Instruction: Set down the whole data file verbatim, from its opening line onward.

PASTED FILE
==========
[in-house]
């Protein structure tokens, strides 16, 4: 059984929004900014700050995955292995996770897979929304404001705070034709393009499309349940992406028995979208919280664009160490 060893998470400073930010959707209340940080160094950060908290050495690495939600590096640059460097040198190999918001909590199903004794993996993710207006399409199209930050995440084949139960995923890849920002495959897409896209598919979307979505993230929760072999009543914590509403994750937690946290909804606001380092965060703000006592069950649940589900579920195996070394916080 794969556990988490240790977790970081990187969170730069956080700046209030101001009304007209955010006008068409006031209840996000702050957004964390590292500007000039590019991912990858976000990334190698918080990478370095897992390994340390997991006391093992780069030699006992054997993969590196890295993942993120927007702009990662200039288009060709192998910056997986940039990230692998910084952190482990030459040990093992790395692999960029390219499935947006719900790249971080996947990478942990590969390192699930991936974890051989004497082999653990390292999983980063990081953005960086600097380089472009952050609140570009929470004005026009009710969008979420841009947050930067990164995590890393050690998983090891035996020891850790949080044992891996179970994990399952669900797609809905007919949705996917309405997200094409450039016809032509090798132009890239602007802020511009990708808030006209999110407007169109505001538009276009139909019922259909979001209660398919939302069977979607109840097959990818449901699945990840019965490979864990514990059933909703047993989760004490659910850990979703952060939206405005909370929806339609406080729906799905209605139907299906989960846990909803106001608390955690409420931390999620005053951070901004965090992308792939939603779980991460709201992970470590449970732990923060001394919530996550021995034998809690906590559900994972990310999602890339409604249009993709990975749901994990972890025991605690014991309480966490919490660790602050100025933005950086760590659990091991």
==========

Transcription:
[in-house]
């Protein structure tokens, strides 16, 4: 059984929004900014700050995955292995996770897979929304404001705070034709393009499309349940992406028995979208919280664009160490 060893998470400073930010959707209340940080160094950060908290050495690495939600590096640059460097040198190999918001909590199903004794993996993710207006399409199209930050995440084949139960995923890849920002495959897409896209598919979307979505993230929760072999009543914590509403994750937690946290909804606001380092965060703000006592069950649940589900579920195996070394916080 794969556990988490240790977790970081990187969170730069956080700046209030101001009304007209955010006008068409006031209840996000702050957004964390590292500007000039590019991912990858976000990334190698918080990478370095897992390994340390997991006391093992780069030699006992054997993969590196890295993942993120927007702009990662200039288009060709192998910056997986940039990230692998910084952190482990030459040990093992790395692999960029390219499935947006719900790249971080996947990478942990590969390192699930991936974890051989004497082999653990390292999983980063990081953005960086600097380089472009952050609140570009929470004005026009009710969008979420841009947050930067990164995590890393050690998983090891035996020891850790949080044992891996179970994990399952669900797609809905007919949705996917309405997200094409450039016809032509090798132009890239602007802020511009990708808030006209999110407007169109505001538009276009139909019922259909979001209660398919939302069977979607109840097959990818449901699945990840019965490979864990514990059933909703047993989760004490659910850990979703952060939206405005909370929806339609406080729906799905209605139907299906989960846990909803106001608390955690409420931390999620005053951070901004965090992308792939939603779980991460709201992970470590449970732990923060001394919530996550021995034998809690906590559900994972990310999602890339409604249009993709990975749901994990972890025991605690014991309480966490919490660790602050100025933005950086760590659990091991």